When cadbury in Went looking for a new way to connect with its customers in Europe, and collect some vital marketing data it turned to Short Messaging Service (SMS), a technology that sends short blasts of data over digital cellular systems.

Messages are limited to just 160 characters, but it

turns out that was more than enough to achieve its goal. Buyers of chocolate bars, for example, were given a number on the wrapper that they could “”message in”” to and see if they were a winner.

What Cadbury got was a ton of information about buyer’s habits, such as which chocolate bars were purchased where and when, and in what type of weather.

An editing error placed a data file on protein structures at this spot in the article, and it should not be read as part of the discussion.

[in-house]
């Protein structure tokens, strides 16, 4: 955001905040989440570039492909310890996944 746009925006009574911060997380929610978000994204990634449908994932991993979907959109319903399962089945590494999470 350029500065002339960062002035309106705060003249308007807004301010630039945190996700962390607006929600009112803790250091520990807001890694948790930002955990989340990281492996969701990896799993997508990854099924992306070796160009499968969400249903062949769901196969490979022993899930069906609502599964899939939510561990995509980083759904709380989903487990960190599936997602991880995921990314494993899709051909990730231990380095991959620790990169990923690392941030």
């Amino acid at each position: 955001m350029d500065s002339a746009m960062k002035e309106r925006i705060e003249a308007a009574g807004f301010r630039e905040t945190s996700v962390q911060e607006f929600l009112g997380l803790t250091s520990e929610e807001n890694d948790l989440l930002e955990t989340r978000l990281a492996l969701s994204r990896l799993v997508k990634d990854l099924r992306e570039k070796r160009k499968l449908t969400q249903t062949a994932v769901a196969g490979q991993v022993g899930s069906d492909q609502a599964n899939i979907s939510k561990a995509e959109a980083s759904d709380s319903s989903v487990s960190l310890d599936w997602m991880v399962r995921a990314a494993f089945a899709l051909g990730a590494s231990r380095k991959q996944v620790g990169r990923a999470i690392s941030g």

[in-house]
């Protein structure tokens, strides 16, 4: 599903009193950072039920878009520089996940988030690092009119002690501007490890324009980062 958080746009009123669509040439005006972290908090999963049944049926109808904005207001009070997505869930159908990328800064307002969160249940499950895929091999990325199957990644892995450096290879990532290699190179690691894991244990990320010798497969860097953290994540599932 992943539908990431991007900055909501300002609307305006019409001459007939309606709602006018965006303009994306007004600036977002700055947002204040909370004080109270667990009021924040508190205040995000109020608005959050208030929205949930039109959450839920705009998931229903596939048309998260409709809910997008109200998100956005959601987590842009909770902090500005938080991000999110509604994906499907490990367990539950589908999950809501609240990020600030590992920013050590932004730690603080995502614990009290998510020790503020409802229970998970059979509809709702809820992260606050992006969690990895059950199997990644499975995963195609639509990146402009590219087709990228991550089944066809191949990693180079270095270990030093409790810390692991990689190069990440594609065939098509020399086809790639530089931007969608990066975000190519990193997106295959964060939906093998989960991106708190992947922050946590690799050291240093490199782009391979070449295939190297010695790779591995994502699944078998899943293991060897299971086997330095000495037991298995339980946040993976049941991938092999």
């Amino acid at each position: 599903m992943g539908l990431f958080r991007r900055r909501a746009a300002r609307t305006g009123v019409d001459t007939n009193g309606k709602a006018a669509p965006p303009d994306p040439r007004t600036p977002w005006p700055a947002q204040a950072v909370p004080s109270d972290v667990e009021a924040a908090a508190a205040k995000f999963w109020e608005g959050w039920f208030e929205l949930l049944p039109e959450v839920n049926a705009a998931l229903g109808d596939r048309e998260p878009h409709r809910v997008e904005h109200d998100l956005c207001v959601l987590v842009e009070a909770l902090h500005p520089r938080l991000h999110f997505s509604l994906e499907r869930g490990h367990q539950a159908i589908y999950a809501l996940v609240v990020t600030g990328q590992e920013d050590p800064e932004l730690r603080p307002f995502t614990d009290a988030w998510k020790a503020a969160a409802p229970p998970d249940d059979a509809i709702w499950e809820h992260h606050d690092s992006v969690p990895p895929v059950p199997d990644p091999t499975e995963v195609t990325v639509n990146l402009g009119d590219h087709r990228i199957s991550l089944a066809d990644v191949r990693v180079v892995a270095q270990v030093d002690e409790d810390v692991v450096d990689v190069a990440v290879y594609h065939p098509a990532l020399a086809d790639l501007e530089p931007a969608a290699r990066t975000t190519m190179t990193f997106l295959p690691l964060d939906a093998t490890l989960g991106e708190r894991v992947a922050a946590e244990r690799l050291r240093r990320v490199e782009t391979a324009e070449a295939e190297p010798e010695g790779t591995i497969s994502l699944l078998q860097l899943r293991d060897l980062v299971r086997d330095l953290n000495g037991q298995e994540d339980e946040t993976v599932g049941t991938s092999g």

Also known as the “”CRM for the young,”” marketing minds see SMS as a way to reach the 17-24 age demographic, says Gary Schwartz, president of Impact Mobile.

And while it may sound obtrusive, Schwartz says he plans to use pull-only techniques meaning he won’t spam. SMS numbers will be placed on billboards or packages putting the onus on the consumer to dial in.

Schwartz, who is working on bringing SMS marketing technology to North America, says Canada is well-positioned for this market, because unlike Europe, the four carriers here support a common SMS standard.

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